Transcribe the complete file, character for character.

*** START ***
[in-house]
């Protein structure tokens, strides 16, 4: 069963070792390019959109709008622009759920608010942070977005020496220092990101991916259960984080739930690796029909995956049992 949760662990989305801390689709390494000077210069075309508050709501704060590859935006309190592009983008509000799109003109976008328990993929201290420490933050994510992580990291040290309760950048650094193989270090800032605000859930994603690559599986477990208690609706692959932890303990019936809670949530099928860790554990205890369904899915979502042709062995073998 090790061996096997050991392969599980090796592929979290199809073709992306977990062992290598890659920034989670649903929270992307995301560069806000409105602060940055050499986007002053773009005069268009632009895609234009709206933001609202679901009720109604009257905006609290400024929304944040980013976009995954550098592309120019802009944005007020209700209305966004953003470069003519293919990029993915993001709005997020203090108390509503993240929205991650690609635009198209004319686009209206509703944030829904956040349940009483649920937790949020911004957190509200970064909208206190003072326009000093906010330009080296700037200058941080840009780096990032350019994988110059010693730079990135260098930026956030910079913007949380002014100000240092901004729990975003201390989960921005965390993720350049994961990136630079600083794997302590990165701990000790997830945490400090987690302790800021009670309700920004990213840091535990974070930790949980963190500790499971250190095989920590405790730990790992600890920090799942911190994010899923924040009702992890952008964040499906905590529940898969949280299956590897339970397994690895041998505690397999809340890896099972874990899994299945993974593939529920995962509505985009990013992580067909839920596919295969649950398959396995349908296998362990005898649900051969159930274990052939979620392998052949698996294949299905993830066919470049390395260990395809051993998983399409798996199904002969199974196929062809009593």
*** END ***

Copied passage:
[in-house]
């Protein structure tokens, strides 16, 4: 069963070792390019959109709008622009759920608010942070977005020496220092990101991916259960984080739930690796029909995956049992 949760662990989305801390689709390494000077210069075309508050709501704060590859935006309190592009983008509000799109003109976008328990993929201290420490933050994510992580990291040290309760950048650094193989270090800032605000859930994603690559599986477990208690609706692959932890303990019936809670949530099928860790554990205890369904899915979502042709062995073998 090790061996096997050991392969599980090796592929979290199809073709992306977990062992290598890659920034989670649903929270992307995301560069806000409105602060940055050499986007002053773009005069268009632009895609234009709206933001609202679901009720109604009257905006609290400024929304944040980013976009995954550098592309120019802009944005007020209700209305966004953003470069003519293919990029993915993001709005997020203090108390509503993240929205991650690609635009198209004319686009209206509703944030829904956040349940009483649920937790949020911004957190509200970064909208206190003072326009000093906010330009080296700037200058941080840009780096990032350019994988110059010693730079990135260098930026956030910079913007949380002014100000240092901004729990975003201390989960921005965390993720350049994961990136630079600083794997302590990165701990000790997830945490400090987690302790800021009670309700920004990213840091535990974070930790949980963190500790499971250190095989920590405790730990790992600890920090799942911190994010899923924040009702992890952008964040499906905590529940898969949280299956590897339970397994690895041998505690397999809340890896099972874990899994299945993974593939529920995962509505985009990013992580067909839920596919295969649950398959396995349908296998362990005898649900051969159930274990052939979620392998052949698996294949299905993830066919470049390395260990395809051993998983399409798996199904002969199974196929062809009593």